Chinese rescuers yesterday drilled deep into the ground in an increasingly desperate bid to save 21 miners trapped for almost two weeks, with one confirmed dead and still no signs of life from more than half of the missing workers, state media reported.
Twenty-two workers were entombed hundreds of meters underground at the Hushan mine near Qixia in eastern China’s Shandong Province after a Jan. 10 explosion sealed the entrance and cut off communications.
Contact has been established with one group of miners, although one, seriously injured in the initial explosion, was confirmed dead late on Wednesday.
Another is believed to be trapped on his own, 100m further down in rising waters, but his condition is unknown as he has not been directly reached by the rescue teams above.
The second group of 11 miners had also yet to be contacted, despite rescuers’ efforts.
“They have also been lowering life detectors and nutrient solutions to other sections to locate the other missing miners, but continued to receive no life signs,” Xinhua news agency reported.
Rescuers on Sunday made contact with a first group of 11 miners at a site about 580m below the surface.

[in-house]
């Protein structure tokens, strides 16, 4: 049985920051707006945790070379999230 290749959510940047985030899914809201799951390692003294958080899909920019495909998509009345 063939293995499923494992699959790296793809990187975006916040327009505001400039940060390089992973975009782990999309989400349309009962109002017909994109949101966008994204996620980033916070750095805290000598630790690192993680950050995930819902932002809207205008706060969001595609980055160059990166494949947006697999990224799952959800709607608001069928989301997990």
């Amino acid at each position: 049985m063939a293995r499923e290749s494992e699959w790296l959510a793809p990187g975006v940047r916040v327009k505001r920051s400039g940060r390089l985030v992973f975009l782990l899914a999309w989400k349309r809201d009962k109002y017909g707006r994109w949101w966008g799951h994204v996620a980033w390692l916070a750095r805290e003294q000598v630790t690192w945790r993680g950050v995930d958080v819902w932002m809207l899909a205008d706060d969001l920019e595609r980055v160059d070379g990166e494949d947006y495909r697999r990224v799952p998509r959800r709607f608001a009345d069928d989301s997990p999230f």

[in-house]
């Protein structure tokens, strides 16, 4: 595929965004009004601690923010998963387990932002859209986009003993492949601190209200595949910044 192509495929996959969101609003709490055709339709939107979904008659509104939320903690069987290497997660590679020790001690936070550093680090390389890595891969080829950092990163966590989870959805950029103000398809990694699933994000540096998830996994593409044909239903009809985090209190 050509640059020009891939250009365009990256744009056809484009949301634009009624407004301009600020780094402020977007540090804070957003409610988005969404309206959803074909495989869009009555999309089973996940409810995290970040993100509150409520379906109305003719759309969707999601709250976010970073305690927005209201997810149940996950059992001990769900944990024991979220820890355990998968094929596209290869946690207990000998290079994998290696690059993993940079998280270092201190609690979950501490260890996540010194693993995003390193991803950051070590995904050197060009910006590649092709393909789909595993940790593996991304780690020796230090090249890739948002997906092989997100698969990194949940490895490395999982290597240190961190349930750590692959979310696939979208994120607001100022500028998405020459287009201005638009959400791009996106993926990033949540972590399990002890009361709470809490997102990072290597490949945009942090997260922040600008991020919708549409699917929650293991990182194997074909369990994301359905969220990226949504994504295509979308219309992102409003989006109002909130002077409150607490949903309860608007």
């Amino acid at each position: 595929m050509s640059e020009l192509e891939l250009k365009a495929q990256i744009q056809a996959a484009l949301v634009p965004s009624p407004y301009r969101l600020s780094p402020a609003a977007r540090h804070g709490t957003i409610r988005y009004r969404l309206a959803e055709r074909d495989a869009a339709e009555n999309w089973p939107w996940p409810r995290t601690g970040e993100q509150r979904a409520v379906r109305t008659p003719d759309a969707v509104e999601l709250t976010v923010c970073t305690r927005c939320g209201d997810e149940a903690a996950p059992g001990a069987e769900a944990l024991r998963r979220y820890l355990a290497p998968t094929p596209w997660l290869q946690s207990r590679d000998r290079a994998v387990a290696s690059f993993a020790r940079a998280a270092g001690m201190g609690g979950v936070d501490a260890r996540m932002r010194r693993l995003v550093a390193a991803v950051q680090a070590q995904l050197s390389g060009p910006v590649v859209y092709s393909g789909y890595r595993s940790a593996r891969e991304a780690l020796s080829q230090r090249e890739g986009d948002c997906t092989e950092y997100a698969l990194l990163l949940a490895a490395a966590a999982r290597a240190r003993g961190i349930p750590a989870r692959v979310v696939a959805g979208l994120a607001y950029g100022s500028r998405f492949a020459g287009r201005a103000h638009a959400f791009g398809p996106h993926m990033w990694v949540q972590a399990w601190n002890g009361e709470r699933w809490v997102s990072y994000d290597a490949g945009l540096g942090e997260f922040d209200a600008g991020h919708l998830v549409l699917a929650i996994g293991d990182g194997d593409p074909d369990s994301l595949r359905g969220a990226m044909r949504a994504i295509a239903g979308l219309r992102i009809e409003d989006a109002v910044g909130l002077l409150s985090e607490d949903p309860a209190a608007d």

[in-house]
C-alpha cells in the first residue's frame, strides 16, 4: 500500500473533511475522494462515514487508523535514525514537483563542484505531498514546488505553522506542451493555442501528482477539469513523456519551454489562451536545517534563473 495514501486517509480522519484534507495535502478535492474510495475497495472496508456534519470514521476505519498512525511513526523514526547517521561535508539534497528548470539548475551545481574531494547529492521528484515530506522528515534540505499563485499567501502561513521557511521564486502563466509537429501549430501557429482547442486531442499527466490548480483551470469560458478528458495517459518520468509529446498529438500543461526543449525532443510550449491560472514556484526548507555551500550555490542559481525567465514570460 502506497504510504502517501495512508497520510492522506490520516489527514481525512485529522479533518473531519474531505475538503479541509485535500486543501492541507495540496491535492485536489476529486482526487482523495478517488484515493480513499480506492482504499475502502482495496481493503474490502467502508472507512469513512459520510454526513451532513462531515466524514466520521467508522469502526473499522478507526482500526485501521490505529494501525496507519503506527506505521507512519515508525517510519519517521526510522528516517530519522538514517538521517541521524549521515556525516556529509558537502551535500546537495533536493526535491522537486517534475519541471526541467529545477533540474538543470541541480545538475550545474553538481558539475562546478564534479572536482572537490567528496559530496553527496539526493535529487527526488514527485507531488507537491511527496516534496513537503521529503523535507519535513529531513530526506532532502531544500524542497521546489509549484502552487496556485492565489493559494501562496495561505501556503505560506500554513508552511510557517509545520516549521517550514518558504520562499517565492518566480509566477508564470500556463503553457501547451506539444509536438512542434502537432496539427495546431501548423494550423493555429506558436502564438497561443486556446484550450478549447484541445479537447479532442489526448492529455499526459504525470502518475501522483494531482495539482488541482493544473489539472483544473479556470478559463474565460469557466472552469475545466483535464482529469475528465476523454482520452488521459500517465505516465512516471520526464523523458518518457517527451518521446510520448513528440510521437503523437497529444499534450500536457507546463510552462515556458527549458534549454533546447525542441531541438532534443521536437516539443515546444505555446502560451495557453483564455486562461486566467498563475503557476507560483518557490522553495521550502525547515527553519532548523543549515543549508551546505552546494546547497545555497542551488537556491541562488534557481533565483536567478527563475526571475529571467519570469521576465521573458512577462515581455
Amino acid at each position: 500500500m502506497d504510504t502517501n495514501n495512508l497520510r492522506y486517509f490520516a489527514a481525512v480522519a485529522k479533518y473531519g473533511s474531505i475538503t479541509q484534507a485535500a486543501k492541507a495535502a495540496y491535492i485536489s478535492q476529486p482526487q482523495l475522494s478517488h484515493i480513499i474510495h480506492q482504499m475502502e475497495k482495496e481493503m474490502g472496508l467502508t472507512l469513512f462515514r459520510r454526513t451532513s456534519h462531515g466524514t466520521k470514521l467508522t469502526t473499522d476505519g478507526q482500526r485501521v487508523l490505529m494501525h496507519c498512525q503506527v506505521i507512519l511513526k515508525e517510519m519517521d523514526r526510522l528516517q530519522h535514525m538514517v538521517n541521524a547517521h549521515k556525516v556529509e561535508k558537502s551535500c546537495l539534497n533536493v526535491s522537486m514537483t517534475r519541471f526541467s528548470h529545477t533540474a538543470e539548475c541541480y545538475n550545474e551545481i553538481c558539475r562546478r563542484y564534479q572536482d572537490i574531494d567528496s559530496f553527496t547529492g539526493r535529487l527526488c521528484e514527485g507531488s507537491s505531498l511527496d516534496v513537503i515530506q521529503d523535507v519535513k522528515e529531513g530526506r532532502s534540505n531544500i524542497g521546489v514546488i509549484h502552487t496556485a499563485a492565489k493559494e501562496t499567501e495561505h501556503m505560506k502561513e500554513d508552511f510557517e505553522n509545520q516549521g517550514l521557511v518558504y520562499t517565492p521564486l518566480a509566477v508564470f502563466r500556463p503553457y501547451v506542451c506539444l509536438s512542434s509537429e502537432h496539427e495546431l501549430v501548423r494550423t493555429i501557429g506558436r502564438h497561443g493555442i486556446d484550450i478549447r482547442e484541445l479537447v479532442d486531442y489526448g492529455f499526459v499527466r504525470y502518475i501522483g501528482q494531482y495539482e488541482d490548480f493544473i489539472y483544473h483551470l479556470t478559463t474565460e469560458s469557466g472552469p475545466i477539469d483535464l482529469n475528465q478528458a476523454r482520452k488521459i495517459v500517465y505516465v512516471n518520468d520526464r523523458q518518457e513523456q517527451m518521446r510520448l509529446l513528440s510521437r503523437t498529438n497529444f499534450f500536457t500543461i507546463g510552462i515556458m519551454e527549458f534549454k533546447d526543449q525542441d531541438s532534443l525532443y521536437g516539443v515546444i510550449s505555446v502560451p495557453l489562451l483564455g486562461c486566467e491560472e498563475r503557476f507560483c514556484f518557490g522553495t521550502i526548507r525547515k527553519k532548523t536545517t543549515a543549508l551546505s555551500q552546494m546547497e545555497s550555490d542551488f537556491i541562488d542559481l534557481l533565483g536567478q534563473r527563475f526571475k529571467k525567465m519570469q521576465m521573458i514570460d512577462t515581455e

Emergency responders have drilled two “lifeline” channels to deliver food and medicine, and installed a telephone line, while trying to widen a shaft to eventually allow the miners to be extracted.
The workers said they were trapped by “two underground explosions” in the mine, but details are still being confirmed, the China Daily reported yesterday.
There are plans for the widest of the shafts, about the size of a maintenance hole cover, to be broadened enough to extract the miners once drilling is finished, Chinese state broadcaster China Central Television said on Wednesday.
The progress of the rescue has been slow because they are drilling through granite, officials have said, while the extraction could be further complicated by the waterlogged state of the mine.
Rescue teams initially lost precious time as it took more than a day for the incident to be reported.
The local Chinese Communist Party secretary and the mayor have been sacked over the 30-hour delay, and an official investigation is under way to determine the cause of the explosion.
Mining accidents are common in China, where the industry has a poor safety record and regulations are often weakly enforced.
Last month, 23 workers died after being stuck underground in the southwestern city of Chongqing.
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